Vancouver to Whistler Hints and Tips:
Vancouver is an lively and modern cosmopolitan city with a diverse population. Activities are almost endless, so I'll just mention a few of my favorite things.
Be sure to take some time to visit beautiful Stanley Park. It is situated by the Lions Gate Bridge. The rightmost lanes go to the park instead of crossing the bridge. If driving, first take the drive around the park to get a feel of what awaits. The drive is about 6 miles around, and the traffic flow is one way.
There is always some activity going on in this beautiful 1000 acre park. There are viewpoints, totem poles, gardens, beaches, play areas, walking paths, and dining. In addition, a variety of art events take place in the park, so be sure to check a local event schedule. While entry to the park is free, you must pay to park. You can purchase an all day parking permit, or pay for only a couple hours. Park, then look for the parking kiosks where you'll obtain a permit that you must leave on your dashboard.
Canada's largest aquarium, "Vancouver Aquarium" is located in Stanley Park. There is an admission fee for entry. You can easily spend the better part of a day here. The aquarium has both an inner and outer area, so bring along an umbrella if rain is in the forecast. During our visit, we had the joy of seeing a one month old female baby beluga calf and her mother Aurora. It was fun to watch them interact. They can be viewed both from the ground level outdoor area and the indoor underground area. A visit to the aquarium is a good way to learn about the local marine life.
Once you've explored the city, why not set out on the breathtaking Sea to Sky Highway for a trip up to Whistler. Along the way you'll have the opportunity to experience breathtaking scenery and to stop and see a couple impressive waterfalls.
Whistler is a busy place regardless the season. The winter brings world-class skiing and the summer brings out the climbers, hikers, mountain bikers, and off-roaders. If the mountain biking looks a little rough for you, rent a bike and enjoy one of the many bike trails in the valley. You can escape some of the hustle and bustle of town on one of the many lakes of whistler or taking a nice long hike. In the summer, take a walk through the alpine meadows and enjoy the wildflowers. There are a variety of trails available off the operational lifts at Whistler Village. If you're not up to walking, just go up the mountain lift and enjoy the scenery. The peak to peak tram will take you over a beautiful evergreen forest, and you can even queue for a glass bottom tram car to enjoy this scene. From Rendezvous on the Blackcomb side of the mountain, take the shuttle to the Seventh Heaven chairlift, and take a ride up to get a little taste of winter in the middle of summer, or better yet, grab some skis and take a few runs on the Blackcomb glacier. (Check for summer ski hours.) Several of the hiking trails will take you through beautiful alpine meadows. Consult the hiking trail map for recommended trails, recommend hiking direction, distances, and estimated time to plan for the hike. Remember to bring along a jacket, hat, gloves, and sunglasses. You are at altitude and the temperatures can be quite blustery. This is especially true at Seventh Heaven, as riding the chairlift, you will exposed to the weather, and as you reach the top you will be at the glacier and the snow and ice really cool things down.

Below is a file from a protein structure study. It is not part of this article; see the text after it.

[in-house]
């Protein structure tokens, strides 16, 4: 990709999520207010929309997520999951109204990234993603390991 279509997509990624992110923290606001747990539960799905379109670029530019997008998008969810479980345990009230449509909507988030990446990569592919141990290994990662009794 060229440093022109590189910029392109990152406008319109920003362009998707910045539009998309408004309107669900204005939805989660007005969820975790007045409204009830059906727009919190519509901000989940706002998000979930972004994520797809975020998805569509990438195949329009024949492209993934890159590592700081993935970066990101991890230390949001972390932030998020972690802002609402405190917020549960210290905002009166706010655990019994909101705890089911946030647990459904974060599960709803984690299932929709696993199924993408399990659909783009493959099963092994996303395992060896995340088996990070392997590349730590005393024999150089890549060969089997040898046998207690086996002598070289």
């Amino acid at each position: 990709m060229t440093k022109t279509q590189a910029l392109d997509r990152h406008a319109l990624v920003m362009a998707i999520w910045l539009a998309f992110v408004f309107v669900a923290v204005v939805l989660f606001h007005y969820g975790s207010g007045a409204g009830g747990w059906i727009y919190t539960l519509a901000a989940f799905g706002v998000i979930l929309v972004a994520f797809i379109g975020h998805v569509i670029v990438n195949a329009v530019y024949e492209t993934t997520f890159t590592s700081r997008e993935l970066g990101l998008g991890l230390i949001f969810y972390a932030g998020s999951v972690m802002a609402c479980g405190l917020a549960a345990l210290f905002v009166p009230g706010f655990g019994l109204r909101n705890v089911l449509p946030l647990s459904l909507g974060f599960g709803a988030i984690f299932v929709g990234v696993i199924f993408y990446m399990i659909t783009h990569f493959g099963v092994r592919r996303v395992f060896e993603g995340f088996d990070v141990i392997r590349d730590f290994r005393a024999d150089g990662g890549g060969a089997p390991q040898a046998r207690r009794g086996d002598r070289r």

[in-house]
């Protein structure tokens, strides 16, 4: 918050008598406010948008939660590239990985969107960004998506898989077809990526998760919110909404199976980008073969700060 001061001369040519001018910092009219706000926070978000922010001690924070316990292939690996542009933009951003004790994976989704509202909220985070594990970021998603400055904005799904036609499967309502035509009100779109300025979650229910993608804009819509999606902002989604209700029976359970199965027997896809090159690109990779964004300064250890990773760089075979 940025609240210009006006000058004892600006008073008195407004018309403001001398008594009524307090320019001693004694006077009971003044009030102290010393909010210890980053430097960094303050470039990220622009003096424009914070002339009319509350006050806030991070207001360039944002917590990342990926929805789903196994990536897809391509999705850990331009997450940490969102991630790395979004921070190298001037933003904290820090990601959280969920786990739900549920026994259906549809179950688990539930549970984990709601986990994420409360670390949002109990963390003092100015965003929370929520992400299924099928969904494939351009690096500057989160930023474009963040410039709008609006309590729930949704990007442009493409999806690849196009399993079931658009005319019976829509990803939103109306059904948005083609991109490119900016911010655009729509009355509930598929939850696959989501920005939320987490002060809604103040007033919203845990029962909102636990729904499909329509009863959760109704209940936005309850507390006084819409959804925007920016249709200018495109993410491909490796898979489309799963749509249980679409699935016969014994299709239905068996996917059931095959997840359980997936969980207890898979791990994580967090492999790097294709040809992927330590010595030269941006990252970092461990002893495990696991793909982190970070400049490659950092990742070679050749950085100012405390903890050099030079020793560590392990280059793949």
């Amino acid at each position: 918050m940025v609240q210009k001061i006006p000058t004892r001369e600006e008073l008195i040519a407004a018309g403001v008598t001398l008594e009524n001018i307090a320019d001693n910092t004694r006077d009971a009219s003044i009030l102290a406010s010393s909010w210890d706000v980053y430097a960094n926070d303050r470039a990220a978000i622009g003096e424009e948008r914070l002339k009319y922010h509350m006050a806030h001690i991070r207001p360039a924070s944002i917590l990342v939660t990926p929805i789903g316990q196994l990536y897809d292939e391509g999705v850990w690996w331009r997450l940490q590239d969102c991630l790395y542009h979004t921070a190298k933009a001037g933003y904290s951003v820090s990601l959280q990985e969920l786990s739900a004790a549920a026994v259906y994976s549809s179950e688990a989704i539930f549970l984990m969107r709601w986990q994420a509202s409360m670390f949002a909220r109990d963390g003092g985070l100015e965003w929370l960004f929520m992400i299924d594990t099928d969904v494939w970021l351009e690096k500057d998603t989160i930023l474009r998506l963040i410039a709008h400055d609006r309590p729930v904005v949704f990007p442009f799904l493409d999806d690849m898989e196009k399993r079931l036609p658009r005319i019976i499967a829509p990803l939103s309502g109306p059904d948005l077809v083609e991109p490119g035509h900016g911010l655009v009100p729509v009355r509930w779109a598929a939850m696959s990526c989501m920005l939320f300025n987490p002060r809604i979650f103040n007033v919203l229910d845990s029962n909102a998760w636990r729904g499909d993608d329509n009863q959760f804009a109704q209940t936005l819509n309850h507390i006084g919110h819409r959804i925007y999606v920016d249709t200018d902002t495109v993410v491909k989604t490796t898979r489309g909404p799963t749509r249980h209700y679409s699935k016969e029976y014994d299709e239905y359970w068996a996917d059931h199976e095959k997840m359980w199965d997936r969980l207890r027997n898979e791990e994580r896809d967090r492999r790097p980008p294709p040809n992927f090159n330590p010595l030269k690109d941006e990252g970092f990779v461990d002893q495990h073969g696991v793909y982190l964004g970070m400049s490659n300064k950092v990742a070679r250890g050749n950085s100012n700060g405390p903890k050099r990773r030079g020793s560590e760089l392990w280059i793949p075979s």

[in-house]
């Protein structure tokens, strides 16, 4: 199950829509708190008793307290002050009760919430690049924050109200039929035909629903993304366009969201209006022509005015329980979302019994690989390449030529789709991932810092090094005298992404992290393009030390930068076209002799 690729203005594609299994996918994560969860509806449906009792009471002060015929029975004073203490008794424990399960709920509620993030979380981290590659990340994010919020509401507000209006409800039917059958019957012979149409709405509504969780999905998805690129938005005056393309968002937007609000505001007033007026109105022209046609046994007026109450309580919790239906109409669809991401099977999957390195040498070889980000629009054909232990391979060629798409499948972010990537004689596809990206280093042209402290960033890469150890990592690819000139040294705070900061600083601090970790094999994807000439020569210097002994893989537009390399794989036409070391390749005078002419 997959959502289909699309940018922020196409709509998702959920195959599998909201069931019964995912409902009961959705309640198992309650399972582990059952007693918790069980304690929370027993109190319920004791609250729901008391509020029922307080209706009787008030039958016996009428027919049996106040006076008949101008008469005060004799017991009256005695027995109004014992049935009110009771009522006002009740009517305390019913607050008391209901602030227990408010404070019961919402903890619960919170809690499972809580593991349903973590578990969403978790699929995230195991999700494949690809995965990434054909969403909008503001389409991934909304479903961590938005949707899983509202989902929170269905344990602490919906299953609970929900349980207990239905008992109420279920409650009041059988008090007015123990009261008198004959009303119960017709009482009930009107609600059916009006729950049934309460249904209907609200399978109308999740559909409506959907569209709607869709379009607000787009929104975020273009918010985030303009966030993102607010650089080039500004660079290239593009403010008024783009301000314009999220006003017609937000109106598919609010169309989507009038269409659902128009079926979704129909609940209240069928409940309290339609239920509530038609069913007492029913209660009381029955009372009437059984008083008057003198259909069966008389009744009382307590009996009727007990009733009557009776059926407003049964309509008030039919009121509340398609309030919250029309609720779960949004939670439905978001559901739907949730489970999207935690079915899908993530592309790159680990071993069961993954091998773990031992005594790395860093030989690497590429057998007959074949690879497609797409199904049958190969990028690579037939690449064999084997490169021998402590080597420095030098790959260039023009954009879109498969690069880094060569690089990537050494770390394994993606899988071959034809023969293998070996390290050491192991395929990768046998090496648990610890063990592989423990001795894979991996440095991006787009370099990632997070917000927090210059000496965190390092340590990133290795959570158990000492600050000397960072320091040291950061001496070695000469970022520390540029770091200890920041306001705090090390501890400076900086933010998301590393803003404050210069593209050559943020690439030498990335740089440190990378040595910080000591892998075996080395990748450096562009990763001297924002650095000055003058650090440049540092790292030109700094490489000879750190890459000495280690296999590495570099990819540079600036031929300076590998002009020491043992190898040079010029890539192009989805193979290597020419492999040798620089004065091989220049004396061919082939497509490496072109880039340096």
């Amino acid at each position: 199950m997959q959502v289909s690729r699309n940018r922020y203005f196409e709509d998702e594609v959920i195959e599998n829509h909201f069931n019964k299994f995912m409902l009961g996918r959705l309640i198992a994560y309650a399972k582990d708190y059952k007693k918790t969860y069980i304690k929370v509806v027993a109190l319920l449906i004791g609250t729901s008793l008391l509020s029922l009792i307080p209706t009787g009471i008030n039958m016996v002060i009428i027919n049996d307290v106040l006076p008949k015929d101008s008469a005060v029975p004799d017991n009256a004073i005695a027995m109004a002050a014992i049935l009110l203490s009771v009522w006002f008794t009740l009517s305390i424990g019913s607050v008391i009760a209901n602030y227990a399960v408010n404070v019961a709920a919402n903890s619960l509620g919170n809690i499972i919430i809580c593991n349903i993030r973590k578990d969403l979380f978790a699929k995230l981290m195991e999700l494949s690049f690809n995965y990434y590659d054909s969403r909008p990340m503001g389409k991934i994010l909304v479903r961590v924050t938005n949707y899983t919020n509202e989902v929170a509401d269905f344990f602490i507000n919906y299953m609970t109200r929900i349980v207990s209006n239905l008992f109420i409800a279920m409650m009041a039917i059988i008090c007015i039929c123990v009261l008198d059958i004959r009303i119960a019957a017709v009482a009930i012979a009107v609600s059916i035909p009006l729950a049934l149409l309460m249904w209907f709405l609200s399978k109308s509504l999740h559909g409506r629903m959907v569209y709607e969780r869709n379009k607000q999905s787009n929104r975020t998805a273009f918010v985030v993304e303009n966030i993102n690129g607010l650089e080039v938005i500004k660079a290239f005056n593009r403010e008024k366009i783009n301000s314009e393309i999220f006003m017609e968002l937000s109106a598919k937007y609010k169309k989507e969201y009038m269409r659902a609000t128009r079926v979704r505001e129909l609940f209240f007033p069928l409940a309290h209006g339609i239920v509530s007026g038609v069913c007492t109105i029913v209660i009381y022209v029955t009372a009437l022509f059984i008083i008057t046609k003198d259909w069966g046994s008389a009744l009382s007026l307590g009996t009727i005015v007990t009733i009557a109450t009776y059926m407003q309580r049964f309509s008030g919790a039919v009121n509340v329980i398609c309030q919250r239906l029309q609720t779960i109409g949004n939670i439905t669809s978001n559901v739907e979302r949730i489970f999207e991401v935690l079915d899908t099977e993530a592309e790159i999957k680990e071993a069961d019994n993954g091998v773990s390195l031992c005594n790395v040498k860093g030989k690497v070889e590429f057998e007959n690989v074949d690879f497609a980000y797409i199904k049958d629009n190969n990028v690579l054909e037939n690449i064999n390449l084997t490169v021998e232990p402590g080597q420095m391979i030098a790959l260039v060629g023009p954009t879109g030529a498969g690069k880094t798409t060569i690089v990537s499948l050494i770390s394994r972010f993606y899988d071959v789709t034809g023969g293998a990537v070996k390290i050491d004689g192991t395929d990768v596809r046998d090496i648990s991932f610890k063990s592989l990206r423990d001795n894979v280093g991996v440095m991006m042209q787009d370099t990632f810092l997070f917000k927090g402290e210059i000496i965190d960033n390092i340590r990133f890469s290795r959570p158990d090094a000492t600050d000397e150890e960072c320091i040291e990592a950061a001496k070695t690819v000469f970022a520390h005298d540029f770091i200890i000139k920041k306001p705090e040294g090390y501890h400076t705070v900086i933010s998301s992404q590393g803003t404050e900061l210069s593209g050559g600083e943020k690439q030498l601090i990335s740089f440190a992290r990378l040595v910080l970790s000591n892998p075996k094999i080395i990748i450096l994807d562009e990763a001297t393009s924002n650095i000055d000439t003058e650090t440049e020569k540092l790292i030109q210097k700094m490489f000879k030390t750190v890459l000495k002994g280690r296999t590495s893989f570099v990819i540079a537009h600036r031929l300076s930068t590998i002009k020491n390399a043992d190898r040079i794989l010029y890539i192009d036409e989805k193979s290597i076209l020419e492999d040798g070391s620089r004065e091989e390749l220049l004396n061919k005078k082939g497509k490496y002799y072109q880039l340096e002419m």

On weekends, watch for mountaintop dining specials. The lifts run longer on weekends, so be sure to check the lift hours before setting off on your hiking adventure.
If flying international out of Vancouver, make every attempt to arrive at the airport about 3 hours before your flight. Arriving more than 3 hours in advance is not helpful, as you are not allowed to check in more than 3 hours in advance of your flight. In my experience, if you leave only 2 hours, you'll be biting your nails wondering if you're going to make your flight. Part of the problem is that you will be going through U.S. customs in the airport, so there are more lines than normal to navigate through, and the lines usually are excessively long and slow. Once you've passed the airline check-in at the desk, you will be hauling all your luggage as you pass Canadian Customs, US Customs, and US security. You are not allowed to use the rental trolleys beyond the airline desk check-in, so don't even bother wasting your money to rent one. We have left from Vancouver on multiple occasions, and we have always experienced a long slow crawl through what seem like endless lines. On our last trip, none of the self check-in kiosks could complete the check-in process, but there were no signs or other indications that this was the case. This caused further confusion as most passengers would first go to the non-functional machines and try multiple times, before realizing they had to stand in line for check-in. It seems to me that we've encountered this same problem here before. I suspect that the machines may not work if you're flying international, but some sign to indicate their status would be nice. Heed my advice to get their early, keep your patience in check and you'll make your flight.
Update: The situation in the Vancouver Airport seems to have improved significantly. As of our 2010 trip, the check-in machines worked, carts were allowed until we off-loaded our checked bags, and more security checkpoints seemed to be available. However, this impression may be influenced by the fact that we had an early morning flight. I could hardly believe that we made it through to the gate in just under 30 minutes! Perhaps the 2010 Olympic crowds helped influence the noted improvements.
-Therese & Reid